According to Karl Mannheim, the guy who came up with the idea of "a generation," it's a group of people born within a certain time frame who share a common experience of a significant historical event. Say, for example, soaring house prices, a war, a particularly bad recession.
The broad brush approach is often taken when journalists, professionals, or any other people talk about generations. I think this is incorrect. Being a Millennial doesn't necessarily mean you're a a self-confessed snowflake, addicted to social media with no savings. So when talking about "How to Motivate a Millennial Workforce"--a headline I've seen countless times--we have to remember that most of the workforce now remembers the recession, significant natural disasters, and the plethora of atrocities in today's world.
There are some recurring themes that research is showing us about young generations: We save less, spend more, and value experiences more than things. I spoke to a number of Millennials and Baby Boomers for this article, and I think these values can be applied to most generations.
Millennials have grown up with instant gratification. We get impatient when our Amazon Fresh delivery is missing items, when our 4G stops working for a few seconds, or when our $1,000 Macs decide to unexpectedly restart. So we're going to get annoyed if we've got to wait two years for responsibility.
Responsibility can also come in the form of giving your employees more challenging, important pieces of work as opposed to the scanning or filing. Hugo Campbell, a Millennial co-founder of British catering company Feast It, says:
"I think that it's really important that the whole team are making communal decisions on the direction of the company. In my last job, it was the fact that I was denied a voice when it came to big and interesting decisions that made me dissatisfied so we try and make sure that everyone genuinely has a big input. Also, there's no doubt that Millennials are a well informed and capable generation so we'd be fools not to."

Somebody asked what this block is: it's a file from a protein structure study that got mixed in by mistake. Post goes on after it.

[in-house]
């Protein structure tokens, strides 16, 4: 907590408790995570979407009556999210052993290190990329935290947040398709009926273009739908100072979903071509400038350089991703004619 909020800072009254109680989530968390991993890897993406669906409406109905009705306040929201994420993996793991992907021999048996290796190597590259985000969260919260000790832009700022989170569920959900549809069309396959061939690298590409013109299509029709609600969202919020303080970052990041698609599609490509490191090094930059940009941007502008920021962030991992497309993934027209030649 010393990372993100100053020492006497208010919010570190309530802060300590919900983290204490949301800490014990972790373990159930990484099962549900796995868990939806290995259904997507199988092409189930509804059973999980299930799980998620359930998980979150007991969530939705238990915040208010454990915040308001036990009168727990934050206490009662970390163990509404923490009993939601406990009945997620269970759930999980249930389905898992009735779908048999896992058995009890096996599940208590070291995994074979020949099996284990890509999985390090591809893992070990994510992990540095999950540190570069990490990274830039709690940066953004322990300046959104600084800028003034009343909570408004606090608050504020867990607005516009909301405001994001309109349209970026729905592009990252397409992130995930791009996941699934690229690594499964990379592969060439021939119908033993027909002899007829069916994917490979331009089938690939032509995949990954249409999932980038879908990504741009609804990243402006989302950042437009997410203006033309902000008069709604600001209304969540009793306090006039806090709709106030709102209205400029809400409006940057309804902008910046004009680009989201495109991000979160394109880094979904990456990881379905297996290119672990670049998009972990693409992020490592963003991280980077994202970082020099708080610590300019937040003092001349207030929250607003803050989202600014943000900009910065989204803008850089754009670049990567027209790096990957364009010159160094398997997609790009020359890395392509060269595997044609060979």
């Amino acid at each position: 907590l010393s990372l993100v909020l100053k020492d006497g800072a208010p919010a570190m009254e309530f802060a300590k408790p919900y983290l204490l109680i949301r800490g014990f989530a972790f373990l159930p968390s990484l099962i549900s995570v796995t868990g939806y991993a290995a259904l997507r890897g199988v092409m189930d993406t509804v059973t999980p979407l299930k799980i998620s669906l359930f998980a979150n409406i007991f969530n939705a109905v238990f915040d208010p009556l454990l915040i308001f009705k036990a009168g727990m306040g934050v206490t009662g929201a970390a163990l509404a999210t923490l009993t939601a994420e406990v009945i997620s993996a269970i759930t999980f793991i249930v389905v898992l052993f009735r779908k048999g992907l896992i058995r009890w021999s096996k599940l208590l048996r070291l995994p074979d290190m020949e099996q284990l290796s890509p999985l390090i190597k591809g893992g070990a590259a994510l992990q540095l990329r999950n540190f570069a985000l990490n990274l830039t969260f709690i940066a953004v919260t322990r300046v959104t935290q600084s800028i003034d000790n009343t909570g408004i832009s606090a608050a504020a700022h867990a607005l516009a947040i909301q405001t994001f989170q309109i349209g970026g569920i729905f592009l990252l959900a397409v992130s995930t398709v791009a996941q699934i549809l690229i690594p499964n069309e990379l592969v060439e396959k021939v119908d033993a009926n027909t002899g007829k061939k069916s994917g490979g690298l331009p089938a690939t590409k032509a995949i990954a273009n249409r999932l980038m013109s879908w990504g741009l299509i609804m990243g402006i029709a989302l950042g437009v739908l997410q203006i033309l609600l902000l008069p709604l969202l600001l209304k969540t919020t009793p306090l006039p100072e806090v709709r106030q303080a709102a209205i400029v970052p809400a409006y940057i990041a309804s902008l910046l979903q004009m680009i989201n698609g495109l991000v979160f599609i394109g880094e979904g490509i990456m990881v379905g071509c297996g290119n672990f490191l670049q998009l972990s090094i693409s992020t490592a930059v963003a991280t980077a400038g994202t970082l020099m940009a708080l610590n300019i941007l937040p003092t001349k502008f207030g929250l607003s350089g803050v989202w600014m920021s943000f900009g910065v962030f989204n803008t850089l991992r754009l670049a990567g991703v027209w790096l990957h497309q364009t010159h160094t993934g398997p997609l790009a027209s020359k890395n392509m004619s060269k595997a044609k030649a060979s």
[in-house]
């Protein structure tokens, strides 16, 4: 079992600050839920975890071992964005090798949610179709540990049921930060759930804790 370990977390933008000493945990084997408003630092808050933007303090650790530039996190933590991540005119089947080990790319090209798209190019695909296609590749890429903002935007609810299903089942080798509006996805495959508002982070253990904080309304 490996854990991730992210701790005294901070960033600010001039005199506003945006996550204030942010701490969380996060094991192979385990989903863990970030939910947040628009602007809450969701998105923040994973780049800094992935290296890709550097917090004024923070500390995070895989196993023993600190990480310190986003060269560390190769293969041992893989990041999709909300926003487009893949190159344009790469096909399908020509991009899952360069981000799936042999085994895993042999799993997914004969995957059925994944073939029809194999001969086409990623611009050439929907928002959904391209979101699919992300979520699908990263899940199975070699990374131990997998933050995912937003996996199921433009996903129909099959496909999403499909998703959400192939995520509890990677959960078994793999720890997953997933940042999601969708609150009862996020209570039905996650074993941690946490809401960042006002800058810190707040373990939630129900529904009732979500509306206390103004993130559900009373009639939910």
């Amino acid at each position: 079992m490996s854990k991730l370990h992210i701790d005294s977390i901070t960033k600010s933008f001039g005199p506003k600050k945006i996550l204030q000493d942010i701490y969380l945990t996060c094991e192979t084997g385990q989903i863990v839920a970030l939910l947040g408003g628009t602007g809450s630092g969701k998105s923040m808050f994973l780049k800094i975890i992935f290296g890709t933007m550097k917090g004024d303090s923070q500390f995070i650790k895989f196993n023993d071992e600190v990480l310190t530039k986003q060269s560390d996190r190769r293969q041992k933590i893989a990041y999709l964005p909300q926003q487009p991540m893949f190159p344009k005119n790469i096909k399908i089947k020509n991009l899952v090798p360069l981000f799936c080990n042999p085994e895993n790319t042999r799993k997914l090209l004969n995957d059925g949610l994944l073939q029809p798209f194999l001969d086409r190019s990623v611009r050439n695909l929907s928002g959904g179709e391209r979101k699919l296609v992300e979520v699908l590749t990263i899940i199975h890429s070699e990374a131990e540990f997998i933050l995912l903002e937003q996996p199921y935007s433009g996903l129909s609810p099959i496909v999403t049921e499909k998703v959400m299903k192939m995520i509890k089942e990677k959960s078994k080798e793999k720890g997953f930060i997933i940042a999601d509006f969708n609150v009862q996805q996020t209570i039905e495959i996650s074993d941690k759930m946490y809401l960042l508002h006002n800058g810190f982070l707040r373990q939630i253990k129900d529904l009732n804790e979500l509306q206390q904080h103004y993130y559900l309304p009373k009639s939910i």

"I can get no remedy against this consumption of the purse"--Henry IV, Part II.
For some, Shakespeare was quite impenetrable at school. I think this line is a truth universally acknowledged among Millennials in particular. With soaring house prices, ridiculous rents, Millennials are going to have a serious problem getting on the housing ladder.
And even though we're not buying houses, we still need to fund lots of avocado toast and bottomless brunch (not to mention, cotton wool to wrap ourselves in). Millennials might be chasing a better work-life balance than previous generations, but money is still important for us.
Trust can come in a variety of different forms. Trust that you won't misuse the business credit card, for example. Or trust you can meet with a client and not bring the firm into disrepute.
Another example is your boss trusting that when you work from home, you're working from home--and not sitting by your window (Millennials can't afford gardens) with a glass of white wine, pumping out The Rolling Stones, thinking you're in 1970s West London with Mick Jagger by your side.
Campbell says his company has decided to "be very flexible on aspects like holiday time and things like working from home. We effectively put no limits on either and simply trust that no one will take advantage, which so far they haven't."
Finally, as a Millennial, I have one last point to make. According to a BBC article from last year, people in my generation--contrary to belief--are taking fewer drugs, drinking less, and having less sex than any generation before them. Think on, Baby Boomers!